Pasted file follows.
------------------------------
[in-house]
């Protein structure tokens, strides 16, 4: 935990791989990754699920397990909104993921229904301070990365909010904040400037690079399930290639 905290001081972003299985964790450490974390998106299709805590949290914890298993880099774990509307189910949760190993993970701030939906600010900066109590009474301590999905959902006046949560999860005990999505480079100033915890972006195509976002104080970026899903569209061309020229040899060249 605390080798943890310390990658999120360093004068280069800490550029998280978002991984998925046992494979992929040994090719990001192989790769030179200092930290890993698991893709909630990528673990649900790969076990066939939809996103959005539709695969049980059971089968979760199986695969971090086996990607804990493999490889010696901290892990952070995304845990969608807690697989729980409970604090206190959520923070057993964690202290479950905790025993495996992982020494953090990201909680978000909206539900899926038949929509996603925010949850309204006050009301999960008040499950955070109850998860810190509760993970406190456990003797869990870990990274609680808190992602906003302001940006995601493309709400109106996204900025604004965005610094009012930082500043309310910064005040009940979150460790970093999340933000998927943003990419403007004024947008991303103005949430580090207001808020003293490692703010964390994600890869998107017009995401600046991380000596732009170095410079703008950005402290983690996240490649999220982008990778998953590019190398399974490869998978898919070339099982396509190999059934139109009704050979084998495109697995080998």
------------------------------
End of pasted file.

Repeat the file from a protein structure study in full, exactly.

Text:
[in-house]
């Protein structure tokens, strides 16, 4: 935990791989990754699920397990909104993921229904301070990365909010904040400037690079399930290639 905290001081972003299985964790450490974390998106299709805590949290914890298993880099774990509307189910949760190993993970701030939906600010900066109590009474301590999905959902006046949560999860005990999505480079100033915890972006195509976002104080970026899903569209061309020229040899060249 605390080798943890310390990658999120360093004068280069800490550029998280978002991984998925046992494979992929040994090719990001192989790769030179200092930290890993698991893709909630990528673990649900790969076990066939939809996103959005539709695969049980059971089968979760199986695969971090086996990607804990493999490889010696901290892990952070995304845990969608807690697989729980409970604090206190959520923070057993964690202290479950905790025993495996992982020494953090990201909680978000909206539900899926038949929509996603925010949850309204006050009301999960008040499950955070109850998860810190509760993970406190456990003797869990870990990274609680808190992602906003302001940006995601493309709400109106996204900025604004965005610094009012930082500043309310910064005040009940979150460790970093999340933000998927943003990419403007004024947008991303103005949430580090207001808020003293490692703010964390994600890869998107017009995401600046991380000596732009170095410079703008950005402290983690996240490649999220982008990778998953590019190398399974490869998978898919070339099982396509190999059934139109009704050979084998495109697995080998």